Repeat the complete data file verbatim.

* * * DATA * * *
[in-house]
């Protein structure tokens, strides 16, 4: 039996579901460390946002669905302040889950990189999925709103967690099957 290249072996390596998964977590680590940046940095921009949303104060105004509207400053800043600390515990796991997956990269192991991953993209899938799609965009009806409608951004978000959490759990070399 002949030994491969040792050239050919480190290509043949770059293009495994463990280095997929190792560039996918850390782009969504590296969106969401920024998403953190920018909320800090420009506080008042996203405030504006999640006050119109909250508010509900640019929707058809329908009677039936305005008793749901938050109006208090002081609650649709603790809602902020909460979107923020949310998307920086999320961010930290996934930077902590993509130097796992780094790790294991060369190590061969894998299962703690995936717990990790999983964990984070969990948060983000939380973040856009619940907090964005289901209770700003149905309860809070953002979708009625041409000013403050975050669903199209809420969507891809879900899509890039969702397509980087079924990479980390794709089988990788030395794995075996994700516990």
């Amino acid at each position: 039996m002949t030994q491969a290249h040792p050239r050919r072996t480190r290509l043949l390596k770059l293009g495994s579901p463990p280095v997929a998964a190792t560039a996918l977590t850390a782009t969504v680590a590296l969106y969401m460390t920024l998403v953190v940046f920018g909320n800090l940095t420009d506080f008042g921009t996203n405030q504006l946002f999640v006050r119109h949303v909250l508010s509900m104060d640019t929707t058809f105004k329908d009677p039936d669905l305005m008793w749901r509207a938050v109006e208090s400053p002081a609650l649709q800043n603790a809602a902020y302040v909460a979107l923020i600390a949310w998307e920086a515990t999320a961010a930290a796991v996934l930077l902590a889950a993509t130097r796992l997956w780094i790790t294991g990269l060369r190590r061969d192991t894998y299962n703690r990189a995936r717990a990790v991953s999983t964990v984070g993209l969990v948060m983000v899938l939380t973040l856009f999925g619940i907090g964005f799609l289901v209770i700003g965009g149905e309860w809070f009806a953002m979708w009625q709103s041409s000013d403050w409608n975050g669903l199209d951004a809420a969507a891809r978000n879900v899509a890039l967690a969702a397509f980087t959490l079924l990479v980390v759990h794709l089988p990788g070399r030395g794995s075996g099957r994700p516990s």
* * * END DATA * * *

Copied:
[in-house]
């Protein structure tokens, strides 16, 4: 039996579901460390946002669905302040889950990189999925709103967690099957 290249072996390596998964977590680590940046940095921009949303104060105004509207400053800043600390515990796991997956990269192991991953993209899938799609965009009806409608951004978000959490759990070399 002949030994491969040792050239050919480190290509043949770059293009495994463990280095997929190792560039996918850390782009969504590296969106969401920024998403953190920018909320800090420009506080008042996203405030504006999640006050119109909250508010509900640019929707058809329908009677039936305005008793749901938050109006208090002081609650649709603790809602902020909460979107923020949310998307920086999320961010930290996934930077902590993509130097796992780094790790294991060369190590061969894998299962703690995936717990990790999983964990984070969990948060983000939380973040856009619940907090964005289901209770700003149905309860809070953002979708009625041409000013403050975050669903199209809420969507891809879900899509890039969702397509980087079924990479980390794709089988990788030395794995075996994700516990």
């Amino acid at each position: 039996m002949t030994q491969a290249h040792p050239r050919r072996t480190r290509l043949l390596k770059l293009g495994s579901p463990p280095v997929a998964a190792t560039a996918l977590t850390a782009t969504v680590a590296l969106y969401m460390t920024l998403v953190v940046f920018g909320n800090l940095t420009d506080f008042g921009t996203n405030q504006l946002f999640v006050r119109h949303v909250l508010s509900m104060d640019t929707t058809f105004k329908d009677p039936d669905l305005m008793w749901r509207a938050v109006e208090s400053p002081a609650l649709q800043n603790a809602a902020y302040v909460a979107l923020i600390a949310w998307e920086a515990t999320a961010a930290a796991v996934l930077l902590a889950a993509t130097r796992l997956w780094i790790t294991g990269l060369r190590r061969d192991t894998y299962n703690r990189a995936r717990a990790v991953s999983t964990v984070g993209l969990v948060m983000v899938l939380t973040l856009f999925g619940i907090g964005f799609l289901v209770i700003g965009g149905e309860w809070f009806a953002m979708w009625q709103s041409s000013d403050w409608n975050g669903l199209d951004a809420a969507a891809r978000n879900v899509a890039l967690a969702a397509f980087t959490l079924l990479v980390v759990h794709l089988p990788g070399r030395g794995s075996g099957r994700p516990s």